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Filthy Creations 3

Posted by demonik on June 18, 2008

Steve Goodwin & Rog Pile (eds.) – Filthy Creations #3 (Autumn-Winter, 2007)

Filthy Creations 3

Rog Pile

Franklin Marsh – Better To Travel Hopefully
Coral King – Heads Or Tails
Daniel McGachey – The Mound
Noah Brown – Daemonia Of Swan-man
Peter Coady – The Standing Man
Craig Herbertson – Strange Fruit
Franklin Marsh – The Horror Of Dreadstone Moor [Part III]

Feeding time with the alligators: a cheerful, protective shrunken head with a strong sense of right and wrong: Jamesian shudders with a mobile burial mound: unflinching “let’s go kill some swans!” action: a permanent holiday in limbo, and the Southern trees once again bear a strange fruit now the sun-shield’s have failed ….

Business as usual at Filthy Creations!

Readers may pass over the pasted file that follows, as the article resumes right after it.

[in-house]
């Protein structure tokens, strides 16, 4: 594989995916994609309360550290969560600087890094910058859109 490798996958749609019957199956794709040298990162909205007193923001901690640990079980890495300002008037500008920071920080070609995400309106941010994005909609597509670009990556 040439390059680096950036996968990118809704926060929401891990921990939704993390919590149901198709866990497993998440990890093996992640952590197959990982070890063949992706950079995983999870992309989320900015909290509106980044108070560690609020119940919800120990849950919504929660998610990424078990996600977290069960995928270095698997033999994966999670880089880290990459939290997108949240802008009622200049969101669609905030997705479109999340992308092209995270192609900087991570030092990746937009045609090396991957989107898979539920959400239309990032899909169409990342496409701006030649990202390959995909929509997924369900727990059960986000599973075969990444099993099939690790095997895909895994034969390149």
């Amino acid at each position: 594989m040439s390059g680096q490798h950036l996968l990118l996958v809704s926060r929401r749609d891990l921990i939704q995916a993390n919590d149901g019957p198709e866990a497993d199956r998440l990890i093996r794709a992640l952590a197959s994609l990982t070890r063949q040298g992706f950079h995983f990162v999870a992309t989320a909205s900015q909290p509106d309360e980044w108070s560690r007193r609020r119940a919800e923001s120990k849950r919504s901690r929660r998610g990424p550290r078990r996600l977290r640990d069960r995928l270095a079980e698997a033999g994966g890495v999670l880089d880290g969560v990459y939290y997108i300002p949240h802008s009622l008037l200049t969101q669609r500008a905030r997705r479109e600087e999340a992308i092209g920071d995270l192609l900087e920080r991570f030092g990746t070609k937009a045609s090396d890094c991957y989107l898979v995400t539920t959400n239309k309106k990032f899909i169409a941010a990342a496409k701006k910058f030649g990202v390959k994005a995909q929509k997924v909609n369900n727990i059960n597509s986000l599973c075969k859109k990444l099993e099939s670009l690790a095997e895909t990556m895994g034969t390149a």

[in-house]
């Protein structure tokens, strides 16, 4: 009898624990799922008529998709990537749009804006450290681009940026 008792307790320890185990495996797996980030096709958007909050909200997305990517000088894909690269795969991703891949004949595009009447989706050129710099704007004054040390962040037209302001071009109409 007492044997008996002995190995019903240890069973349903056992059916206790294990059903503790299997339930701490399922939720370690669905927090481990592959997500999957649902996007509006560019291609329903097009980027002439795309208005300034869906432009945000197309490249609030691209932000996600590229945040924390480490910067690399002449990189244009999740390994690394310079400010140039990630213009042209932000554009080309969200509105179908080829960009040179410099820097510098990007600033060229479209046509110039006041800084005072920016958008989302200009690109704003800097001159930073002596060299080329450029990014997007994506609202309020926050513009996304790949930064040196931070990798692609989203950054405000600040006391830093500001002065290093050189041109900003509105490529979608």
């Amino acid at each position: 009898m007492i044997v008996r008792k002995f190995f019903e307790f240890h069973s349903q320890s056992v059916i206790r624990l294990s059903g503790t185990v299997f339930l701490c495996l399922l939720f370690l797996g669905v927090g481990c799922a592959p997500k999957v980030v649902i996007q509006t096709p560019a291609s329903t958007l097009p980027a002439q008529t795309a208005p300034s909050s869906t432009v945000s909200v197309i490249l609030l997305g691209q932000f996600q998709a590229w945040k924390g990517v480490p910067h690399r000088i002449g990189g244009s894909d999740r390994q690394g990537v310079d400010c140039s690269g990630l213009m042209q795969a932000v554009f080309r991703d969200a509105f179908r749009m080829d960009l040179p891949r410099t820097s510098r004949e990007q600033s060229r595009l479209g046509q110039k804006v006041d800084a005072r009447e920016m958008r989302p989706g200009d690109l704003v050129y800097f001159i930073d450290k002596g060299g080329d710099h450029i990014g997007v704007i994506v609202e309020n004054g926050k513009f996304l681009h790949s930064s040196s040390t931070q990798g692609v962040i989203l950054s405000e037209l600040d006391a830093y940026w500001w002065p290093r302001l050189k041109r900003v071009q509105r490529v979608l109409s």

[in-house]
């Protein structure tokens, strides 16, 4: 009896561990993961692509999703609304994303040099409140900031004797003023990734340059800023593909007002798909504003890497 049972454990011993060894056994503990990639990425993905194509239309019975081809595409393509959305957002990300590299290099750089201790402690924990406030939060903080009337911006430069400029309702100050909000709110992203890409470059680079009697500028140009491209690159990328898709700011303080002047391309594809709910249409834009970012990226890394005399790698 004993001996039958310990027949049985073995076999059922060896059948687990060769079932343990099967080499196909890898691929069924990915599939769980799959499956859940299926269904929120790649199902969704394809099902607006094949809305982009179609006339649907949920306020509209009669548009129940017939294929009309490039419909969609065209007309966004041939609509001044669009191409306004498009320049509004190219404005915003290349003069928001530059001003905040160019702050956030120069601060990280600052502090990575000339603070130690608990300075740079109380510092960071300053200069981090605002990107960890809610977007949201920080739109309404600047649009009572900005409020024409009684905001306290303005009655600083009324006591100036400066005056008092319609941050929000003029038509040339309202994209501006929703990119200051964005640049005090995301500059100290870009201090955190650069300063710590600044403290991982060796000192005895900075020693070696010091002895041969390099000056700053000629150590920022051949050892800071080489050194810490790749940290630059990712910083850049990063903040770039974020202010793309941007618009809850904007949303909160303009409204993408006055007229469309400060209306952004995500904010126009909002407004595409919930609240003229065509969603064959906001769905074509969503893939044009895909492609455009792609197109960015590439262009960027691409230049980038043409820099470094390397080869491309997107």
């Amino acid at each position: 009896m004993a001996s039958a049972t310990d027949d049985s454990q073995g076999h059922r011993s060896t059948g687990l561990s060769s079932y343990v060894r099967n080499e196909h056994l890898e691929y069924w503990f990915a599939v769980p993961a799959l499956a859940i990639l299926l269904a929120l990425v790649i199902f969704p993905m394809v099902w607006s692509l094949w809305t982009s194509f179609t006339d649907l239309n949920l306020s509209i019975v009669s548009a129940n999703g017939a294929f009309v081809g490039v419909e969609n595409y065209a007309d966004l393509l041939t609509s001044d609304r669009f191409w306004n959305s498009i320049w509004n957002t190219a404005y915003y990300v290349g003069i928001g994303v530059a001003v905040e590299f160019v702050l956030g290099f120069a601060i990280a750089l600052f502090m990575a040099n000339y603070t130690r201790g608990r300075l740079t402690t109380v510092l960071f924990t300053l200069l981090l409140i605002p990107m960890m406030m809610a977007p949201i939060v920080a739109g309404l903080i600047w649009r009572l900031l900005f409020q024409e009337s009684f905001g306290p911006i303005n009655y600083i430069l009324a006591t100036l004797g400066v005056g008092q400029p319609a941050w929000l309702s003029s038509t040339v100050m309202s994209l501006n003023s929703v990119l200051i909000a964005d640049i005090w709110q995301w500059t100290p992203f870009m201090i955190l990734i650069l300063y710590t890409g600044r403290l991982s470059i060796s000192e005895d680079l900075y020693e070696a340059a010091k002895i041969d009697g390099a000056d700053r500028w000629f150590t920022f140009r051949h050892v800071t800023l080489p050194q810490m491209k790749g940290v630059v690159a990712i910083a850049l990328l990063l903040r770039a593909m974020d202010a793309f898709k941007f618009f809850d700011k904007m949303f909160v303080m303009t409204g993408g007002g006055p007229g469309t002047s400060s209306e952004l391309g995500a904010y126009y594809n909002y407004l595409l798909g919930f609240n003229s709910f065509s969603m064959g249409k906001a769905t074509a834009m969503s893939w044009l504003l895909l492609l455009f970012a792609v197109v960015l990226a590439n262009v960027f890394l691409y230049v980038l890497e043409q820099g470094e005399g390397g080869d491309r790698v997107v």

Franklin Marsh – Better To Travel Hopefully …: Tasty tropical chiller. Experienced hit-man Dalrymple is hired by powerful businessman Stevenson to kill his wife, Ivana, who’s taken up refuge with her Indian servant in the Amazon jungle. Dalrymple hasn’t a prayer. Ivana is clairvoyant and saw him coming as, indeed, she has his several predecessors. She has a tried and trusted method for getting rid of these “little nuisances” ….

Franklin is also represented by part three of his black sorcery epic, The Horror Of Dreadstone Moor. In this episode, Ripton and his uncle Gregory recruit everybody’s favourite Rocking Reverend, Vic “The Riff” Riffle to their campaign versus the cannibalistic Grubblings. Ripton also gets to follow top Goth Elizabeth’s “amazing black satin-clad rear down the stairs” as they set off for the Amazing Henna Kaleidoscope gig in the village, so things are finally looking up for him in that department, too.